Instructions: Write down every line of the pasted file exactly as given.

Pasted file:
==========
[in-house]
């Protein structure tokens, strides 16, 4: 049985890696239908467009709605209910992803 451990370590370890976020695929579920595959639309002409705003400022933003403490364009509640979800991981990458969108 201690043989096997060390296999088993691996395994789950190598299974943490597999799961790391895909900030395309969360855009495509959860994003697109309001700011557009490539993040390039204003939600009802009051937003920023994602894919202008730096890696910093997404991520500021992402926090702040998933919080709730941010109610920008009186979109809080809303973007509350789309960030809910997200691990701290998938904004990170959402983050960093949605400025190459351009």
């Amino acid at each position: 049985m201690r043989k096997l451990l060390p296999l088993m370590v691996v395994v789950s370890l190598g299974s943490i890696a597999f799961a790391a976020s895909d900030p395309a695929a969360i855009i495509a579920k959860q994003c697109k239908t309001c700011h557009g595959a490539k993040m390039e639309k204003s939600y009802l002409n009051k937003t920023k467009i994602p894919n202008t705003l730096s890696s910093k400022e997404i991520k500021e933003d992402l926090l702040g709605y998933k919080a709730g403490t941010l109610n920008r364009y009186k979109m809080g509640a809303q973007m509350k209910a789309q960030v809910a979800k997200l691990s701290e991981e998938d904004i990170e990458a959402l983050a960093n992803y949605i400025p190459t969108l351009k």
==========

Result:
[in-house]
């Protein structure tokens, strides 16, 4: 049985890696239908467009709605209910992803 451990370590370890976020695929579920595959639309002409705003400022933003403490364009509640979800991981990458969108 201690043989096997060390296999088993691996395994789950190598299974943490597999799961790391895909900030395309969360855009495509959860994003697109309001700011557009490539993040390039204003939600009802009051937003920023994602894919202008730096890696910093997404991520500021992402926090702040998933919080709730941010109610920008009186979109809080809303973007509350789309960030809910997200691990701290998938904004990170959402983050960093949605400025190459351009």
């Amino acid at each position: 049985m201690r043989k096997l451990l060390p296999l088993m370590v691996v395994v789950s370890l190598g299974s943490i890696a597999f799961a790391a976020s895909d900030p395309a695929a969360i855009i495509a579920k959860q994003c697109k239908t309001c700011h557009g595959a490539k993040m390039e639309k204003s939600y009802l002409n009051k937003t920023k467009i994602p894919n202008t705003l730096s890696s910093k400022e997404i991520k500021e933003d992402l926090l702040g709605y998933k919080a709730g403490t941010l109610n920008r364009y009186k979109m809080g509640a809303q973007m509350k209910a789309q960030v809910a979800k997200l691990s701290e991981e998938d904004i990170e990458a959402l983050a960093n992803y949605i400025p190459t969108l351009k």